At the beginning of the 19th century, at the time of the collapse of the Holy Roman Empire under the impact of the Napoleonic onslaught, territories ruled by princes of the Church were dissolved and their property confiscated by secular states, such as Bavaria, which was then elevated to a kingdom. Subsequently, many precious objects which were kept in church treasuries and monasteries, reached the treasury of the Munich Residence. In this manner, pieces of art, such as the agate plate (inv. no. Res.Mü.Schk. 6WL), once mounted on the book cover of the Bamberg Apocalypse in the Staatsbibliothek in Bamberg (Msc.Bibl.140), reached the treasury in 1803. It is datable to the late Sasanian or early Islamic period (Shalem 2000, pp. 169-73; idem, 2002, pp. 201-06). During the 19th century, most of the treasures of the Kunstkammer landed in public collections. The Islamic artifacts mainly reached the Bayerisches Nationalmuseum and Völkerkundemuseum in Munich, as well as the Armeemuseum in Ingolstadt. Among the superb examples of Persian art in the Residence of Munich are an Indo-Persian wooden box (most probably from Gujerat) inlaid with mother of pearl and ivory and datable to the 16th century (inv. no. 1237) and two silk tapestry carpets (kilims), the so-called “Polish Carpets” (one with a Polish coat-of-arms of the Vasa kings of Poland, inv. no. WC3, and the other with hunting scenes, inv. no. Res. Mü.Schk. 1240, PLATE I). They are believed to have come to the Wittelsbach family as part of the dowry of the Polish princess Anna Catharina Constanza, who married the Elector and Count Palatinate Philipp Wilhelm, a Wittelsbach, in 1642. These silk tapestries were probably made in Persia (perhaps in Kashan) at the beginning of the 17th century (Erdmann, p. 53, fig. 30; King and Sylvester, cat. no. 73). Another fragment of a “Polish Carpet” associated with this dowry is kept at present in the Textile Museum in Washington D. C. (R33.28.4; Bier, cat. no. 49; see also CARPETS IX).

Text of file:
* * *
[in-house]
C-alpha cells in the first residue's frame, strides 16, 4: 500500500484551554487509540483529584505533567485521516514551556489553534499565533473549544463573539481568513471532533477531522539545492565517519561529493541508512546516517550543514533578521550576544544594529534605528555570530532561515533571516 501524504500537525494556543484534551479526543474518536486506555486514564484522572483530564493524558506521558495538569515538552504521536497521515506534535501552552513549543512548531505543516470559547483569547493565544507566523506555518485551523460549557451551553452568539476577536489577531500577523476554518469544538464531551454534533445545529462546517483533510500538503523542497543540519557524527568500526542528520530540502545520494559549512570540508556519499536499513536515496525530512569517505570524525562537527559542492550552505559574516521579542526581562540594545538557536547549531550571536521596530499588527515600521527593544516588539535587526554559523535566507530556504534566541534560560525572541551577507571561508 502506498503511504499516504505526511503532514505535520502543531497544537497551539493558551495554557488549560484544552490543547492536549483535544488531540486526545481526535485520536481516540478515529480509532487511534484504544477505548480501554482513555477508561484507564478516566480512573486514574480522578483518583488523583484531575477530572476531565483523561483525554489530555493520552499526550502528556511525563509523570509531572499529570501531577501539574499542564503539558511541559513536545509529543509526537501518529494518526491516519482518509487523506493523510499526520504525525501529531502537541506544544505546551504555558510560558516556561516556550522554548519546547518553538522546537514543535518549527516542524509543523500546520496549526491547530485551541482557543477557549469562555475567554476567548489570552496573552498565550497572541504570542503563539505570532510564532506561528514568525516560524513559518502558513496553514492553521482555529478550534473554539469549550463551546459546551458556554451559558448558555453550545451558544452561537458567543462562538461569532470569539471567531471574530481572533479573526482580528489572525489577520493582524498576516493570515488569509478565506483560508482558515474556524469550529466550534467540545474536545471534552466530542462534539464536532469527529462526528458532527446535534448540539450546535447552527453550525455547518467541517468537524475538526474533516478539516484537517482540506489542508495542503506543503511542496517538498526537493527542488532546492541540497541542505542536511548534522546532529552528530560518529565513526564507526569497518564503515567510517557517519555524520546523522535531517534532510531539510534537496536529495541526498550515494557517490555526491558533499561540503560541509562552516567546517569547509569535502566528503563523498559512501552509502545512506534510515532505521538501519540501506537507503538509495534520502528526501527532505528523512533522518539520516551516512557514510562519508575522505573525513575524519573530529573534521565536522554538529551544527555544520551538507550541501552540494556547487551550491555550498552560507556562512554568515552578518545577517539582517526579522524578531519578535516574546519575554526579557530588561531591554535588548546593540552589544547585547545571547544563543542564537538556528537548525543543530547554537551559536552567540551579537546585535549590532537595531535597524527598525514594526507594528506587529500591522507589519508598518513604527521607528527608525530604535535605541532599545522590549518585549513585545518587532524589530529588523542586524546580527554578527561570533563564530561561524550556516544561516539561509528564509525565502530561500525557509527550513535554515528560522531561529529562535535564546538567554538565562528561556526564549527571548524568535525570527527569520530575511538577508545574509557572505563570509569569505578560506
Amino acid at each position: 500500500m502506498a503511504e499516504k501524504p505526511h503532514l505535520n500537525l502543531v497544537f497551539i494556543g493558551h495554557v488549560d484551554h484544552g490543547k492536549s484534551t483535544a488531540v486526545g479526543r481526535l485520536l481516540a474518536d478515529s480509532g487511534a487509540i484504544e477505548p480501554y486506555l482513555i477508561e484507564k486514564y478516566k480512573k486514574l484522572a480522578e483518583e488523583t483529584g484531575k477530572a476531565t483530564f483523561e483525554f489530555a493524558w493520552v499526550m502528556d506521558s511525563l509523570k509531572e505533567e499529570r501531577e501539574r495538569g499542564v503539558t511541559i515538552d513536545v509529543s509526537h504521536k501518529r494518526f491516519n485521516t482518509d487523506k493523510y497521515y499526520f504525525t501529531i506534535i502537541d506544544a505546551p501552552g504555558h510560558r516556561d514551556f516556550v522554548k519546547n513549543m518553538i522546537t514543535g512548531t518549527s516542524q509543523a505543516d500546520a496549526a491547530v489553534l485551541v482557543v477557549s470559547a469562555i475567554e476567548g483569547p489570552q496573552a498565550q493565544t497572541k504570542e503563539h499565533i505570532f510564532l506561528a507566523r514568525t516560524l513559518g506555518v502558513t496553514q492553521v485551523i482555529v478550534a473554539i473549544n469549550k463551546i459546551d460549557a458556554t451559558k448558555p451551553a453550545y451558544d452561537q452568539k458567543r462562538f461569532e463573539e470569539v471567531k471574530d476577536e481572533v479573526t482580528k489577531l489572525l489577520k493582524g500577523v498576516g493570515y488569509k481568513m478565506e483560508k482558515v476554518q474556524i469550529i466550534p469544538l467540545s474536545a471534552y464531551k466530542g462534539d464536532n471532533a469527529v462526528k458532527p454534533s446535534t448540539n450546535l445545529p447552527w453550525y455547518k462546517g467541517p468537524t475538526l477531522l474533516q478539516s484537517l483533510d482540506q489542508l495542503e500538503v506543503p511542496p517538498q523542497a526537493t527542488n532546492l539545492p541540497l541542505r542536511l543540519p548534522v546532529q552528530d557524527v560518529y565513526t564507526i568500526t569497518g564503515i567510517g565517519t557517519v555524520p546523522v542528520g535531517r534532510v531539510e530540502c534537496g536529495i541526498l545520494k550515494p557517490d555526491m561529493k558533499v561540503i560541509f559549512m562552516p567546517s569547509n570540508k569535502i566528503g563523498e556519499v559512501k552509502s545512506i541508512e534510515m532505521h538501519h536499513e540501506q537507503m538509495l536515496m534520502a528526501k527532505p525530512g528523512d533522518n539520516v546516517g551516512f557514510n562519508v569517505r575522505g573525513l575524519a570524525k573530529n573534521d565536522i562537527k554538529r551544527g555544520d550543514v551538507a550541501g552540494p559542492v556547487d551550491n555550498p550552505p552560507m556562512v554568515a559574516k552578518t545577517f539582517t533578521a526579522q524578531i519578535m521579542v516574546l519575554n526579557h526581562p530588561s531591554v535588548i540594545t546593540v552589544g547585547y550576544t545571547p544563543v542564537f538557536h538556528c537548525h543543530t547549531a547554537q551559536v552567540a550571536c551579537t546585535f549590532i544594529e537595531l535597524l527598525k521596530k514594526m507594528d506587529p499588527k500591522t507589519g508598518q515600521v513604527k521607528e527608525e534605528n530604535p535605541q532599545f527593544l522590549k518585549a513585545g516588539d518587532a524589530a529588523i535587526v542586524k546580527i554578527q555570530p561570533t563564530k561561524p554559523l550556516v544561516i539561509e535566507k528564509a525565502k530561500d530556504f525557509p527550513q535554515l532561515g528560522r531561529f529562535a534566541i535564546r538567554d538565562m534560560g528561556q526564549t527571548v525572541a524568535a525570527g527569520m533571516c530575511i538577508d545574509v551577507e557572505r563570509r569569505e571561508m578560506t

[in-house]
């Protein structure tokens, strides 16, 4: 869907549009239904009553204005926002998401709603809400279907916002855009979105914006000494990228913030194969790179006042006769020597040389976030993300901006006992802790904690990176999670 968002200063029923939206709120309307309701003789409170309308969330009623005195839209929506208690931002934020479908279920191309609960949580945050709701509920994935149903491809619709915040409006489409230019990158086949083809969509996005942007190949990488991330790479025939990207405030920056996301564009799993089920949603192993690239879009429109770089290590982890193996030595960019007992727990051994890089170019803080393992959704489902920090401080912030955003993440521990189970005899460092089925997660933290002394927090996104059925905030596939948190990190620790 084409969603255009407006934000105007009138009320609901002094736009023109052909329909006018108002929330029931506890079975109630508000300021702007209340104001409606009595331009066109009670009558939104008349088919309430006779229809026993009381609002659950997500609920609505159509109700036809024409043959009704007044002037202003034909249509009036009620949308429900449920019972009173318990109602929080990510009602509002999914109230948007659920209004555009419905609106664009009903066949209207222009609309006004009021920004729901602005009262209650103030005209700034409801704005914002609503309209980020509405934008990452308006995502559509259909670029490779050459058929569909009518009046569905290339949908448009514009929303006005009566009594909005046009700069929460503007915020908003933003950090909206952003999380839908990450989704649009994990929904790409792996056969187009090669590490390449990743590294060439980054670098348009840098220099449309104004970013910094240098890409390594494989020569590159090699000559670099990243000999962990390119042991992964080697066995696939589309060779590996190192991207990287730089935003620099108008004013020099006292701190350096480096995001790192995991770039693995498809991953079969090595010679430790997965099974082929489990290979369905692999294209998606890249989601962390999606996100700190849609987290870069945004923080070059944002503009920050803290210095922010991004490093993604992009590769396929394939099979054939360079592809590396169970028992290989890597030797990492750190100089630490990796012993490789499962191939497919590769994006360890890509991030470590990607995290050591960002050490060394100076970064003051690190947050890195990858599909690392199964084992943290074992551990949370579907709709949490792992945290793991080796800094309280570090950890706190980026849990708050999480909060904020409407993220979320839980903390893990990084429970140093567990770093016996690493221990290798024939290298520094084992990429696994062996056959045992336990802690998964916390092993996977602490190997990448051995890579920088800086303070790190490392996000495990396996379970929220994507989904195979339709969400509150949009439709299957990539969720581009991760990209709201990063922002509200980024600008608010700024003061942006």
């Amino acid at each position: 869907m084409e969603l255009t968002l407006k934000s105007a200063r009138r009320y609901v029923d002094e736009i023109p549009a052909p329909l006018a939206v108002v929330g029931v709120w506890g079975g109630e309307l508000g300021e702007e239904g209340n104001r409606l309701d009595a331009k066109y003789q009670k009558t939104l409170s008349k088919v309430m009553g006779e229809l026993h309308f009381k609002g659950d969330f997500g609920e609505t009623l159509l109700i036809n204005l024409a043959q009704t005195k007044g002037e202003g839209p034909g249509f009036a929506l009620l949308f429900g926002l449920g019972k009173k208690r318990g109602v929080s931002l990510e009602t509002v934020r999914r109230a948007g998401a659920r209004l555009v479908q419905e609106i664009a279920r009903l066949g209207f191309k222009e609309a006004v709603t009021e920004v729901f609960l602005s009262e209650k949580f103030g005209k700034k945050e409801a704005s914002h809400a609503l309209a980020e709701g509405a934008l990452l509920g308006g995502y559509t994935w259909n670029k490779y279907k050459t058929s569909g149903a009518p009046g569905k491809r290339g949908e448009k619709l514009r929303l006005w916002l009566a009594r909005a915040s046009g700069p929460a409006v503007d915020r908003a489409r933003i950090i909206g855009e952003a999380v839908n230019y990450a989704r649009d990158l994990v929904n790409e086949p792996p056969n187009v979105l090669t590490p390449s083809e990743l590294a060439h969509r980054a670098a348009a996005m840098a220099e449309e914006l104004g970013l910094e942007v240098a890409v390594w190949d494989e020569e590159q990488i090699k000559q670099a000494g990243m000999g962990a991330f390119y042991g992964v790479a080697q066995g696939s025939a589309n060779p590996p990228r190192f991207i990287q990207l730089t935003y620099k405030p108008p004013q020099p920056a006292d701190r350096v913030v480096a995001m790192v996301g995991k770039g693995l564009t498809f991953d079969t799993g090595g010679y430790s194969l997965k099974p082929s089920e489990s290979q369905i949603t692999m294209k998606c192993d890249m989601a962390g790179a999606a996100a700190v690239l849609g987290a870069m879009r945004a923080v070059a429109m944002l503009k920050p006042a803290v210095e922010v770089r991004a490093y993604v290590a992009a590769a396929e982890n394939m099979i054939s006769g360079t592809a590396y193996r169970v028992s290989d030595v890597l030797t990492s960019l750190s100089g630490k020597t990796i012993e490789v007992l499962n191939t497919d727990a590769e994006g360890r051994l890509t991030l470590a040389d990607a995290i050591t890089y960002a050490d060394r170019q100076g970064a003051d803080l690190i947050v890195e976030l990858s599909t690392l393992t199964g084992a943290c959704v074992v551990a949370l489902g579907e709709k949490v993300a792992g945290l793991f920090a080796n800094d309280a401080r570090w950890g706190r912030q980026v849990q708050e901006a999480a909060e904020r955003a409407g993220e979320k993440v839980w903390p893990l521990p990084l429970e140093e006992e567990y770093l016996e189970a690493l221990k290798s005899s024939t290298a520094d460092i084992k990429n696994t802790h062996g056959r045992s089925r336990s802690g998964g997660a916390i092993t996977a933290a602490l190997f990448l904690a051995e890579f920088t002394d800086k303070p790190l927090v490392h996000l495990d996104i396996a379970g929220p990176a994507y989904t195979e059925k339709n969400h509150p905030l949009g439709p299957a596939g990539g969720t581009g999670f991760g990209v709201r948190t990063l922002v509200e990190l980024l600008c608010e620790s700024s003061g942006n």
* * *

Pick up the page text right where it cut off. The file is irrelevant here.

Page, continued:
Bayerische Staatsbibliothek (Bavarian State Library): The nucleus around which the oriental book collection of the Bavarian State Library has developed goes back to the Hofbibliothek of Munich. The latter was extremely enriched with Islamic manuscripts in 1558, the year in which the excellent library of the diplomat and orientalist Johann Albrecht Widmanstetter was acquired. The library of Widmanstetter – mostly known for his translation of the Qurʾan into Latin in 1543 – mainly consists of the many oriental manuscripts that he bought in Italy. Later, the collection grew, especially in the 18th (through items captured during the wars against the Ottomans) and 19th centuries, (by manuscripts from the dissolved monasteries of Bavaria in 1803, as well as continuing acquisitions). The most important acquisition, however, took place in 1858, when the fine and important collection of the French orientalist Étienne Quatremère, containing 1,250 manuscripts, was bought by King Maximilian II (r. 1848-64) of Bavaria. A considerable number of fine Islamic manuscripts was added to the collection between 1970 and 1990. Recently, in January 2004, the Bavarian State Library was enriched by the acquisition of the library of the late Richard Gramlich, an orientalist and expert on Islamic mysticism.